The linking of the word “empowerment” to marketing messages that actually do the complete opposite is something we’re seeing more and more of. Could it be either a lack of creativity or worse, a cynical ploy to play to people’s insecurities to sell product? Either way, we see too many brands who claim to be “empowering” people only to push one-dimensional marketing campaigns and or imagery that does anything but.
A gender specific issue?
While it isn’t an issue limited to one gender, we do think it affects women in particular. Co-opting and corrupting of feminism by advertisers is nothing new. Indeed, it goes a long way back. But the enthusiasm in recent years with which brands have tried to market their products using imagery or language that effectively puts women into a box falsely labelled “empowering” is worrying.
Within our industry for example, trying to sell product using images of women dressed up impractical workout gear or bikinis, using airbrushed images with make-up and hair extensions simply isn’t empowerment. It’s inauthentic and could be seen as an attempt to sell product by tapping into the fears and concerns of women. The same thing could be said of using marketing images of guys with perfect six-packs or huge muscles. Trying to make people feel bad about themselves in order to purchase product isn’t empowerment and it’s something that Innermost, as a brand, disagrees with and opposes. So much so that we include it in our brand values.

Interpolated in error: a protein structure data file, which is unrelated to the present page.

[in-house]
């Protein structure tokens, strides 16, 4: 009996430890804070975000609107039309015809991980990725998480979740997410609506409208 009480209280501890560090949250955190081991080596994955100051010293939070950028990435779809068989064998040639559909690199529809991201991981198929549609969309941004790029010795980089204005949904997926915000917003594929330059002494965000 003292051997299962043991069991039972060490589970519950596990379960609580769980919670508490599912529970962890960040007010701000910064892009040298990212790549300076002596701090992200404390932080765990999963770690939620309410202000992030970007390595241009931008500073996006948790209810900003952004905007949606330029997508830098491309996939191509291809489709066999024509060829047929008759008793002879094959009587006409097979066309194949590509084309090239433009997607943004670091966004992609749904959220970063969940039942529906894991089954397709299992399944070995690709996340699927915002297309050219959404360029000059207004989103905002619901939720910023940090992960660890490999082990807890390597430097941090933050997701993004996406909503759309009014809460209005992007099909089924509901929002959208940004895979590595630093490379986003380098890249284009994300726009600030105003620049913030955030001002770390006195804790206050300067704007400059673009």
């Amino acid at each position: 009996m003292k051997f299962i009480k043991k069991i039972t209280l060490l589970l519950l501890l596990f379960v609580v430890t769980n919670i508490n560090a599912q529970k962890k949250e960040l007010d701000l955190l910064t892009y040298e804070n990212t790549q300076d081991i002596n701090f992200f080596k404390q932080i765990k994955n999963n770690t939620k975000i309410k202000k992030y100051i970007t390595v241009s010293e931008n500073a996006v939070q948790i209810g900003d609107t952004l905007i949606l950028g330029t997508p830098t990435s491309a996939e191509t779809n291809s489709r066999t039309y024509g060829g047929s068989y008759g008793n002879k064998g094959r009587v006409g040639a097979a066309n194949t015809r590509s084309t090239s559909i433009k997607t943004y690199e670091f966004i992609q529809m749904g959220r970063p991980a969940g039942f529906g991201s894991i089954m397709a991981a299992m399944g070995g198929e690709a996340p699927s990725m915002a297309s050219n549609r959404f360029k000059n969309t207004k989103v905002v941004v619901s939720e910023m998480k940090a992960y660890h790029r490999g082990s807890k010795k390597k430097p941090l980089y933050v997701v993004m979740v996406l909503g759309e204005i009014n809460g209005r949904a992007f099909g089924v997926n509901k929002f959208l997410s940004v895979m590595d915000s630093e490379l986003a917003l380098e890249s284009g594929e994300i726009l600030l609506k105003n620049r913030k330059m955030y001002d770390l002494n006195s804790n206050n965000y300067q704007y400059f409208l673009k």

There is another way
While it may feel that the word “empowerment” has been hijacked by sinister forces, there are brands who are trying to do it the right way. Innermost focuses on the deeper benefits of being fit and healthy. Sure, it’s great to look good but only because it should give you more confidence and most importantly it ought to be a by-product of being fitter and healthier, which should allow you to do more and lead more interesting lives. As a brand, we’re committed to leading the way and highlighting what real empowerment means through the things we say and do.
The next time you see a brand claiming the word “empowerment”, ask yourself whether it’s real empowerment you’re seeing, and don’t let yourself be fooled. Reward those companies that get it right and maybe, just maybe, we’ll see more of the right sort of messaging in the future that really does empower us all.
Featured photo taken at a Lorna Jane dance event that we were invited to sample our products at. A group of girls meeting up early on Saturday morning to learn some dance moves and get their hearts pumping.